The functionality of the ingroups in defining the actions of the outgroup is normally in a derogatory vein. The ingroup is judgemental about the actions of the outgroup and this results in prejudice and racism. A ‘nominalized category label’ (Locke, 1689/1975; Wagner et al., 2009) aids in the essentialization of a social category and renders it unalterable. The group’s appearance as a natural kind reinstates the boundaries of that group and the essentializers utilize this tightness to justify and ‘legitimize’ their relationships with these groups. Not only in the Euro-American social consciousness but also in India the belief system of the masses has so been conditioned that the Muslims are seen as a monolithic entity. Semati has contested this idea of Muslims as a closed category. While critiquing essentialization of Islam, he speaks of ‘positive essentialism’ and ‘negative essentialism’ about Islam (Semati, 2011). While positive essentialism tries to view the issues from the standpoint of Islam, negative essentialism tends to ‘vilify religion’. He critiques the approach to Islam from a ‘spurious’ non-Islamic point of view and in this context critically analyses James Lull’s Culture-on-Demand: Communication in a Crisis World (2007). Semati stresses the politics of essentialism in works such as these that are no in-depth studies of the Muslims in all the societies over the world but are fragmented representations of Islam as a Faith. Semati proposes that Islam as discourse is to be separated from Islam as a faith. He speaks against the ‘clash of civilizations paradigm’. The Corona-Jihad issue in the recent context of Indian Muslims is but an extension of this kind of essentialist scholarship that Semati has discussed.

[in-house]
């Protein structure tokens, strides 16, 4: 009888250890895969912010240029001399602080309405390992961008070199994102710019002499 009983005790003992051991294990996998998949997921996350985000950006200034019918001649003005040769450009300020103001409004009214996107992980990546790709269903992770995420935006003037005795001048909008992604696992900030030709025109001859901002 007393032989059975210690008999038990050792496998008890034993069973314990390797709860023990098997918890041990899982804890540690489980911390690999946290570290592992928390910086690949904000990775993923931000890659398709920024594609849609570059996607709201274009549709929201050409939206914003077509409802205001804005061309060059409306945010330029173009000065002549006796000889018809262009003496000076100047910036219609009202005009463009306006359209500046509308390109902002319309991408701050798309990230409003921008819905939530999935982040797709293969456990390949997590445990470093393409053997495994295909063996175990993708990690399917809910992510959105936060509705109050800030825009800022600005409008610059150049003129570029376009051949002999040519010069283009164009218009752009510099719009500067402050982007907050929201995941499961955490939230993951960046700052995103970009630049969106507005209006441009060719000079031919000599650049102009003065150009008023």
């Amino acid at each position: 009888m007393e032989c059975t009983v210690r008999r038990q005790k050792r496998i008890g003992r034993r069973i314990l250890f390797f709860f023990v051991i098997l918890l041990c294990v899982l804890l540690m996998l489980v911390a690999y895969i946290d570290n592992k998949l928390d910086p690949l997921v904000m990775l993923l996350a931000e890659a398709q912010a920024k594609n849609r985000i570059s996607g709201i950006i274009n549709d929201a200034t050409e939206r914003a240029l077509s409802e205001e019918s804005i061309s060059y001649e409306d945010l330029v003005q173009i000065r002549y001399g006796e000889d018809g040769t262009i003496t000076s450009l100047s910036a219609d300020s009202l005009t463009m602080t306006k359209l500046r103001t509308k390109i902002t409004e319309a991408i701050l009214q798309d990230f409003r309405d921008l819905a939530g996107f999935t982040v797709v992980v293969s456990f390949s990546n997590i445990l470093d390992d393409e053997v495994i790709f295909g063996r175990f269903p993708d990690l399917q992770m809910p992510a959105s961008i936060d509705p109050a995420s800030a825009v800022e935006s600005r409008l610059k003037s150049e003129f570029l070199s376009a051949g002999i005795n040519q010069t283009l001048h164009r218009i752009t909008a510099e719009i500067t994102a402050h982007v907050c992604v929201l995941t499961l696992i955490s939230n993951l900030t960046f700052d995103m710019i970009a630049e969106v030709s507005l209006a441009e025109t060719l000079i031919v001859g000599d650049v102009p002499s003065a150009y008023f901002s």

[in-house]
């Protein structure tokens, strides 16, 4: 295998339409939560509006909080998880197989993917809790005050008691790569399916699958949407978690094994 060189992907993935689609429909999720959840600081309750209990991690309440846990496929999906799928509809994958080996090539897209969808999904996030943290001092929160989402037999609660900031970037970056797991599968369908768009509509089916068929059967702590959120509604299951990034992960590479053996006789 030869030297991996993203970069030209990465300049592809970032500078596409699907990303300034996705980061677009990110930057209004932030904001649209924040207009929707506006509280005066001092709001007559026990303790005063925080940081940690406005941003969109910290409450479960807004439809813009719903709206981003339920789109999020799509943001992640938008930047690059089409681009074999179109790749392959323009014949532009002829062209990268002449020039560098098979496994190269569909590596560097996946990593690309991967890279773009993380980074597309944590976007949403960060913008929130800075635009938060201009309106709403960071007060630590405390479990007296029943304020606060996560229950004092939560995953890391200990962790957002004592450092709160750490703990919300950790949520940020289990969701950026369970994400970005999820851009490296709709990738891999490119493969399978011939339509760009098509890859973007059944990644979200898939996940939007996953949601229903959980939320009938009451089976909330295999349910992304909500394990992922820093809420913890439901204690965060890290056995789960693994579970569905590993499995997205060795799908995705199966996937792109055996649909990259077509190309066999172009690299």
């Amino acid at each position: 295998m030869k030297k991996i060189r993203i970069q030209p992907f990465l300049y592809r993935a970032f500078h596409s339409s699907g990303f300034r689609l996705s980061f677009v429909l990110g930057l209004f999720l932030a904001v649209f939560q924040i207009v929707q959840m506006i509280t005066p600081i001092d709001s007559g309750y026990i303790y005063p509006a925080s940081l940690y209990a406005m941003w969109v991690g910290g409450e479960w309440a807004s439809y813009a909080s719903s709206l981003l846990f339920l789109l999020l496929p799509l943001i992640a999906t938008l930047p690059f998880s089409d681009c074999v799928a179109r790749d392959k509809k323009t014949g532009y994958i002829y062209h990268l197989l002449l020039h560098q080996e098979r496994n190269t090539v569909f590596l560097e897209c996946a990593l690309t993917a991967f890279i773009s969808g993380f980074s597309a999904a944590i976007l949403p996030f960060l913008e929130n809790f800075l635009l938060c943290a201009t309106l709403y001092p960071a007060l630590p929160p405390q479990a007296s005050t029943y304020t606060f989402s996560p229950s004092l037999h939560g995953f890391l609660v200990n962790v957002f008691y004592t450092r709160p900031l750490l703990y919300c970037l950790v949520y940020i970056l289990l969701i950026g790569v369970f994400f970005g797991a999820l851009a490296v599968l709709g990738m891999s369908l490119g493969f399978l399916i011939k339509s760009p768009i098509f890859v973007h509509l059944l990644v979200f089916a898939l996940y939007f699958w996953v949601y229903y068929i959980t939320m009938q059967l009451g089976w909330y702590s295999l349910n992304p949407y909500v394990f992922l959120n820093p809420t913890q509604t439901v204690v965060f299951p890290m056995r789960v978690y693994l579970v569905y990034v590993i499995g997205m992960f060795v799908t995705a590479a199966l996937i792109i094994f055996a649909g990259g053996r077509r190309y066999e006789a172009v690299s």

Religion is not a natural construct but a cultural construct. ‘It denotes a historically transmitted pattern of meanings embodied in symbols, a system of inherited conceptions expressed in symbolic forms by means of which men communicate, perpetuate, and develop their knowledge about and attitudes toward life’ (Geertz, 1993). To essentialize religion the essentializers tend to generalize the incidents and bring all incidents down to the same plane of public cognition and understanding. Hence all Muslims all over the world automatically become subscribers to the terror of certain extremist groups that proclaim themselves to be the ‘real’ Muslims. The names Al Qaeda or Hizbul Mujahideen have become synonymous with Muslims and the construction of the Muslims as a terrorizing religion is propagated among the outgroups. Prejudice dominates the propagation of the myth of identity and the role of media nurtures it according to the need of the hegemonic forces of power in action. Inferentially the ‘Tablighi Jamaat’ stands equated with terrorism and anti-nationalism and their congregation at New Delhi acquire the novel nominalization- Corona-jihad. An integral part of fiqh literature, the concept of Jihad in Islam is the need to struggle, work, do, exert, and other such verbs of action that provide the impetus to the follower of Islam to perform certain actions as a Muslim. The term has a wide range of meanings that range from perpetuating a ‘holy war’ to the propagation of education (Ramlan and Hakim, 2016). Contemporary explanations on the meaning of jihad have been overshadowed by the extent to which it has been essentialized. As the ‘Tablighi Jamaat’ is an Islamist ingroup, therefore, the transgression on their part, instead of being viewed as an act of disobedience is essentialized to represent bio-terrorism or Corona-Jihad. The metonymic identification of the action of the Jamaat in the co-relational backdrop of terrorist activities undertaken by Islamist ingroups all over the world stigmatized the entire Indian Muslim community.